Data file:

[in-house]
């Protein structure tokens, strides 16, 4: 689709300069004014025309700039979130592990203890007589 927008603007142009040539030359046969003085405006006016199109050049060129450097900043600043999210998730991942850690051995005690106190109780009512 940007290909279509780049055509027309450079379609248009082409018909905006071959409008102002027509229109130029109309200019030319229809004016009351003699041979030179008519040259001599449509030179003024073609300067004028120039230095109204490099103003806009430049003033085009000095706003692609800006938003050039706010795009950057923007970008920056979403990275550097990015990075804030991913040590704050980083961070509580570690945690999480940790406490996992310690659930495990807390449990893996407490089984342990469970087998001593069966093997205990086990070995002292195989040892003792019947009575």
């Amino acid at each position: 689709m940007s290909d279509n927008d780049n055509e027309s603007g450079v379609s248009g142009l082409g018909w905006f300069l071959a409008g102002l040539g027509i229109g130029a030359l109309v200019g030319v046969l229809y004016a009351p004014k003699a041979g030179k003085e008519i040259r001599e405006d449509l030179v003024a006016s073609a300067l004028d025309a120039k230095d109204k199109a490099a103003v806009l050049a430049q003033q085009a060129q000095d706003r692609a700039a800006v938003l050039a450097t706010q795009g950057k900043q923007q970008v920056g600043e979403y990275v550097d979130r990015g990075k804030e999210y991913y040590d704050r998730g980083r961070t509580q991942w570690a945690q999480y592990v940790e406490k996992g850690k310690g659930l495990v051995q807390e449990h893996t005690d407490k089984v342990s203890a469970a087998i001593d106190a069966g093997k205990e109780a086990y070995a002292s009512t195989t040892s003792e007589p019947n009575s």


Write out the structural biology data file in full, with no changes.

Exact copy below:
[in-house]
């Protein structure tokens, strides 16, 4: 689709300069004014025309700039979130592990203890007589 927008603007142009040539030359046969003085405006006016199109050049060129450097900043600043999210998730991942850690051995005690106190109780009512 940007290909279509780049055509027309450079379609248009082409018909905006071959409008102002027509229109130029109309200019030319229809004016009351003699041979030179008519040259001599449509030179003024073609300067004028120039230095109204490099103003806009430049003033085009000095706003692609800006938003050039706010795009950057923007970008920056979403990275550097990015990075804030991913040590704050980083961070509580570690945690999480940790406490996992310690659930495990807390449990893996407490089984342990469970087998001593069966093997205990086990070995002292195989040892003792019947009575």
């Amino acid at each position: 689709m940007s290909d279509n927008d780049n055509e027309s603007g450079v379609s248009g142009l082409g018909w905006f300069l071959a409008g102002l040539g027509i229109g130029a030359l109309v200019g030319v046969l229809y004016a009351p004014k003699a041979g030179k003085e008519i040259r001599e405006d449509l030179v003024a006016s073609a300067l004028d025309a120039k230095d109204k199109a490099a103003v806009l050049a430049q003033q085009a060129q000095d706003r692609a700039a800006v938003l050039a450097t706010q795009g950057k900043q923007q970008v920056g600043e979403y990275v550097d979130r990015g990075k804030e999210y991913y040590d704050r998730g980083r961070t509580q991942w570690a945690q999480y592990v940790e406490k996992g850690k310690g659930l495990v051995q807390e449990h893996t005690d407490k089984v342990s203890a469970a087998i001593d106190a069966g093997k205990e109780a086990y070995a002292s009512t195989t040892s003792e007589p019947n009575s």